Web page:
// Adds functionality to filter content using a dropdown
var ContentFilter = function ($) {
    $(document).ready(function() {
        // Return to a scroll position if exists
        var scroll = $.urlGetVar('scroll');
        if (typeof scroll != 'undefined') {
            $(window).scrollTop(scroll);
        }
        // Prepare the filter dropdowns
        $('.content-filter').each(function(){
            var me = $(this);
            // e.g. content-filter-product
            var id = me.attr('id');
            // Refresh with selected filter on change
            var refresh = function() {
                var GET = $.urlGetVars();
                GET[id] = me.val();
                // Save scroll position, return to this position on load
                GET['scroll'] = $(window).scrollTop();
                var newVar = $.currentUrl() + '?' + $.serializeUrlVars(GET);
                window.location = newVar;
            };
            me.change(refresh);
        });
    });
}(jQuery);

Now the Wordpress code. All we really need is to generate the select with some kind of id and set the class to .content-filter. This code asks for a post type like 'post' or 'product' and makes the select element. It then returns the GET variable for convenience, and if none is set then it defaults to 'newest'. Notice that the $fields array sets all the different orderby values you'd like to support. You can always access it anywhere in the template with $_GET['product_filter'] or $_GET['post_filter'] depending on what your type is. This means that only one can exist on any given page, but you want that - otherwise jQuery won't know which to use. You can extend this code to set a custom id or anything you like later.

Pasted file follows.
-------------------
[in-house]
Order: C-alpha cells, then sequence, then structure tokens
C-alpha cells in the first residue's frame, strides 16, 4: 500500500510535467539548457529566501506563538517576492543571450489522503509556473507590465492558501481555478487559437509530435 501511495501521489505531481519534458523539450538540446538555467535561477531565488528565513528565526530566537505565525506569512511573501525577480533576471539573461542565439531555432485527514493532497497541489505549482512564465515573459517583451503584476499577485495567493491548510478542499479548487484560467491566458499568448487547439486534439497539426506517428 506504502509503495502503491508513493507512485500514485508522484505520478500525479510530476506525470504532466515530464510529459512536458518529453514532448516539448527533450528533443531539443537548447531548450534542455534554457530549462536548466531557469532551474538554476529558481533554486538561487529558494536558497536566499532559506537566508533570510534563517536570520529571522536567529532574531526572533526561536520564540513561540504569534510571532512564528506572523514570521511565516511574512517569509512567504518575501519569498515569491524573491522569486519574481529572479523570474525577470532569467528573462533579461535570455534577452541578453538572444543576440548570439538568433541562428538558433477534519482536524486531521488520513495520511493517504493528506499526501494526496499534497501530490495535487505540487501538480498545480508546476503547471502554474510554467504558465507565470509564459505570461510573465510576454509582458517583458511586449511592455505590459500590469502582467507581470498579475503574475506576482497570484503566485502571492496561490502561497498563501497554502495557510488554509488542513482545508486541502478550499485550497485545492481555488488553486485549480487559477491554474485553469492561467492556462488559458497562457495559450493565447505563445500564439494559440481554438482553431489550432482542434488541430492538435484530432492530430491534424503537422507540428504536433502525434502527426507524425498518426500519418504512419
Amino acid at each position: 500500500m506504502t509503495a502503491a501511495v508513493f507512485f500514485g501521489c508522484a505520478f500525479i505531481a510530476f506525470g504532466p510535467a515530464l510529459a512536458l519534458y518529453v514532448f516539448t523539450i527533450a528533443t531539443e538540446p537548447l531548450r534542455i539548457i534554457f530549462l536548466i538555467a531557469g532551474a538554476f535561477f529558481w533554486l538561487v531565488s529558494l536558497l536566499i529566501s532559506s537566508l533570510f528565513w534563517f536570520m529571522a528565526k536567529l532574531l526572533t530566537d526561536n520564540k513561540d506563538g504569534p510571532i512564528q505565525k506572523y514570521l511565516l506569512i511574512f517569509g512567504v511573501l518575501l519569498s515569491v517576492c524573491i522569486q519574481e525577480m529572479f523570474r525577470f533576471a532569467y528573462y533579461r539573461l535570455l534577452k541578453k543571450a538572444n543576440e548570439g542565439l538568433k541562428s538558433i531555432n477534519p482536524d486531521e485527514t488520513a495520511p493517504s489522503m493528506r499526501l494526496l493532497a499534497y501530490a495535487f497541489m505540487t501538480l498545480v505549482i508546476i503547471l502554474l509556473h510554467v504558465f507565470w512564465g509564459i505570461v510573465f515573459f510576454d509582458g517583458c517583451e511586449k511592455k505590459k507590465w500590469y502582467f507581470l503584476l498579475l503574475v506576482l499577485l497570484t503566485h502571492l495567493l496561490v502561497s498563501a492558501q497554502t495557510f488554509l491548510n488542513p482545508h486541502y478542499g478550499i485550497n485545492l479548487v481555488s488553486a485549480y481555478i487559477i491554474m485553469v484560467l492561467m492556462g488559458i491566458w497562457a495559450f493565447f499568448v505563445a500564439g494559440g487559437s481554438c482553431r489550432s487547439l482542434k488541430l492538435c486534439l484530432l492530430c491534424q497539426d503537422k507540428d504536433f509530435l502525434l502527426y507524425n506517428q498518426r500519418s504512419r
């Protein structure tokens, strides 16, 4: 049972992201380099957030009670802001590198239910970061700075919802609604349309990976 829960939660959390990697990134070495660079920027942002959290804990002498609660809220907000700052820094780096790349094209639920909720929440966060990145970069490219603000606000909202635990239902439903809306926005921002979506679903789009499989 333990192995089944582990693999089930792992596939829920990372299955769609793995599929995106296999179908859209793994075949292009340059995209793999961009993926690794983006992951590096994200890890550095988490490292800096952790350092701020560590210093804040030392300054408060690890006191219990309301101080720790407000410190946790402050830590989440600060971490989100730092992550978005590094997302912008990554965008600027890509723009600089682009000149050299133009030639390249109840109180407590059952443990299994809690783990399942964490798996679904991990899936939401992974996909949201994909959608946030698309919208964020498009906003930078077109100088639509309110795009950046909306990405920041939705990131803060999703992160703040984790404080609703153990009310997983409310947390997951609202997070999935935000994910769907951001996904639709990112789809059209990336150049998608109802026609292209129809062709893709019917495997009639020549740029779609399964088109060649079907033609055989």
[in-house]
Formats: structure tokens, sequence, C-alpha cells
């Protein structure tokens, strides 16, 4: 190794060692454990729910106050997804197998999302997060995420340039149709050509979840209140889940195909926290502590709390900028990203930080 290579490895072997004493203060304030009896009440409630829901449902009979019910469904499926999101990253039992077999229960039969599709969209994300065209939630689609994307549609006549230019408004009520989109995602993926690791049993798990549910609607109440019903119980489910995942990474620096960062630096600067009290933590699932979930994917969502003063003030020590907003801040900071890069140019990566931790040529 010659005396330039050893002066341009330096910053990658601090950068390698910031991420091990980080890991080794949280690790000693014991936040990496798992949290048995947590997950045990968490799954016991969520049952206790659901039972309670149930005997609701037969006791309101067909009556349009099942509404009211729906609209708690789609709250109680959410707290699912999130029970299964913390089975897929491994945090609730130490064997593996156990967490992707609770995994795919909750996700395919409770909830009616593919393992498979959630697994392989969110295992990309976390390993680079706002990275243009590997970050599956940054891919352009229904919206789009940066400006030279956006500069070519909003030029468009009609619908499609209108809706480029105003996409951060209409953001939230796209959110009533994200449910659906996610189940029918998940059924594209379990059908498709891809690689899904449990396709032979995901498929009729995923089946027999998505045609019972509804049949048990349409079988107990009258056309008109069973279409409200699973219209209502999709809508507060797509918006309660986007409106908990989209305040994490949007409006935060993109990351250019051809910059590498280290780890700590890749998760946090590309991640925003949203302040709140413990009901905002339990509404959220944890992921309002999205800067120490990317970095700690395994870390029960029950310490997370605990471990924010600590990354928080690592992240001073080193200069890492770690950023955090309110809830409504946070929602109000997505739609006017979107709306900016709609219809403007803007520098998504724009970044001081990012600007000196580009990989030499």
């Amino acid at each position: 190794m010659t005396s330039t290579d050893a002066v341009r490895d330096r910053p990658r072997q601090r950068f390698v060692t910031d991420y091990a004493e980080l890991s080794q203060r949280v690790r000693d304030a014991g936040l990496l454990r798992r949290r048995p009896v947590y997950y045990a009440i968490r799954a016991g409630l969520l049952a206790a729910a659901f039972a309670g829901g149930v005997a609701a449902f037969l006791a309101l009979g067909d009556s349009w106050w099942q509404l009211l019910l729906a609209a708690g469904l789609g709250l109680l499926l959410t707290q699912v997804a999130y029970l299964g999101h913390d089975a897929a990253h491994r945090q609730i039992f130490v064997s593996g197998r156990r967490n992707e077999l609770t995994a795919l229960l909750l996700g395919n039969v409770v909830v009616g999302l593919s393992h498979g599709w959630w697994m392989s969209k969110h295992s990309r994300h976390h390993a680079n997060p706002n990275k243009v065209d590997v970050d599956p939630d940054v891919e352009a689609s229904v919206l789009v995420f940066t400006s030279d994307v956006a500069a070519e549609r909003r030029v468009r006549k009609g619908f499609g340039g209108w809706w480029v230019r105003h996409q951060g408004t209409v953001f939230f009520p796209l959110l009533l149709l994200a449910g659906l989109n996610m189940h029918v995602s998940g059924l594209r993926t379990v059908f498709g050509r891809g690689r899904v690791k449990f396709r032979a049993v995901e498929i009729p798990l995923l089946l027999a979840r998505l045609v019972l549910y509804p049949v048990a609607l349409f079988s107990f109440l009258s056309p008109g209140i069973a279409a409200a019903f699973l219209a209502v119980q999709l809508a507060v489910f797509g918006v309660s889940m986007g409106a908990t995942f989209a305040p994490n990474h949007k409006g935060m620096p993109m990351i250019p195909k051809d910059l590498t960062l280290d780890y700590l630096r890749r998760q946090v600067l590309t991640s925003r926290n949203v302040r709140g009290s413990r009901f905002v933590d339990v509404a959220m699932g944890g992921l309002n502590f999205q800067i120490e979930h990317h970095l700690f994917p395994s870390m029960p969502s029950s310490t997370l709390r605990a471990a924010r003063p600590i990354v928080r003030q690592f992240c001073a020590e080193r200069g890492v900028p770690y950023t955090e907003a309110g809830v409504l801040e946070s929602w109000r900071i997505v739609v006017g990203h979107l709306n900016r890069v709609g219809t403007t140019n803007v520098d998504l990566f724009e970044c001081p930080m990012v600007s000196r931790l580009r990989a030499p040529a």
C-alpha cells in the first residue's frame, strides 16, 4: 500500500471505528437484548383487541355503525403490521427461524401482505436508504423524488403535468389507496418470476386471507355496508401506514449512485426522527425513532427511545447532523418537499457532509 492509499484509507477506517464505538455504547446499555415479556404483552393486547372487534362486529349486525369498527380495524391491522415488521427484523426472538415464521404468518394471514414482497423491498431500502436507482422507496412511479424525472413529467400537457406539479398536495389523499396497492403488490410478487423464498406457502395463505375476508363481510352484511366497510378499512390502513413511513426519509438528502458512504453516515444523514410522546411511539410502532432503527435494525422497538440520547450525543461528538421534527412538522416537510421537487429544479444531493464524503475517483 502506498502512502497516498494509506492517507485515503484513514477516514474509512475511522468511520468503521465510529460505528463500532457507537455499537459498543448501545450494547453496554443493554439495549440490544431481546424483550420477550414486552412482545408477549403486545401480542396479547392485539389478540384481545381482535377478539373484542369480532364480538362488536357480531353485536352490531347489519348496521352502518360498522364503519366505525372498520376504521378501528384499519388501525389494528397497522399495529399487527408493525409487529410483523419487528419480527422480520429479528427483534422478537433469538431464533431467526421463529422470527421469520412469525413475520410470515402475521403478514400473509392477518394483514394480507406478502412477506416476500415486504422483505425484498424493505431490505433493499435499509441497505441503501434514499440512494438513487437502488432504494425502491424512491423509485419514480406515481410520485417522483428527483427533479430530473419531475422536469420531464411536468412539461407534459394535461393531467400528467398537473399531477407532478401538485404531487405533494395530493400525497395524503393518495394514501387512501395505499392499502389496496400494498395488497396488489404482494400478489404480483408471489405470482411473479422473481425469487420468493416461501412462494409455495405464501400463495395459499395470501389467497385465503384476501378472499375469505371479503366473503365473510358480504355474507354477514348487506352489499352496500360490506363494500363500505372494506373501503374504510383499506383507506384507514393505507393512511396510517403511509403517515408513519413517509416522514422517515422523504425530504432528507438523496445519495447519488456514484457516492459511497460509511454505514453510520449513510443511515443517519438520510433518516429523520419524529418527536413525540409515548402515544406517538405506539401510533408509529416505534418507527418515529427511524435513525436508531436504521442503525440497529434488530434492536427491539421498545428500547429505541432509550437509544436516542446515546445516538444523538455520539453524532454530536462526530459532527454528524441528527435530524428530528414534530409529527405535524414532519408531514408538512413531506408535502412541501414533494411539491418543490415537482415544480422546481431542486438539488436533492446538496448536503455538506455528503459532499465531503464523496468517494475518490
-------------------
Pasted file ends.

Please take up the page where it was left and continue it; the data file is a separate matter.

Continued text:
function ak_content_filter($post_type_id = 'post', &$filter_get_value, $echo = TRUE) {
    $dropdown = '<div class="content-filter-wrapper">';
    // The dropdown filter id for this post type
    $filter_id = $post_type_id.'_filter';
    // The actual dropdown
    $dropdown .= '<label for="'. $filter_id .'">Filter</label><select id="'. $filter_id .'" class="content-filter" name="'. $filter_id .'">';
    // The available ways of filtering, to sort you'd need to set that in the WP_Query later
    $fields = array('date' => 'Newest', 'comment_count' => 'Most Popular', 'rand' => 'Random');
    $filter_get_value = isset($_GET[$filter_id]) ? $_GET[$filter_id] : 'newest'; // default is 'newest'
    foreach ($fields as $field_value=>$field_name) {
        $dropdown .= '<option value="'. $field_value .'" '. selected($field_value, $filter_get_value, FALSE) .'>'. $field_name .'</option>';
    }
    $dropdown .= '</select></div>';
    // Print or return
    if ($echo) {
        echo $dropdown;
    } else {
        return $dropdown;
    }
}

Now the fun part - putting it together in the content page. All our work pays off with some sweet and short code:

// This will fill $product_filter with $_GET['product_filter'] or 'newest' if it doesn't exist
ak_content_filter('product', $product_filter);
$args = array('post_type' => 'product', 'orderby' => $product_filter);
// This is just an example, you can use get_pages or whatever supports orderby
$loop = new WP_Query( $args );

// OR, to avoid printing:
$dropdown = ak_content_filter('product', $product_filter, FALSE);
// ... some code ...
echo $dropdown;

I used the custom post type 'product', but if you're using 'post' just replace that. Someone should probably make this into a plugin if they haven't already :P

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protected by Community Aug 8 '13 at 8:10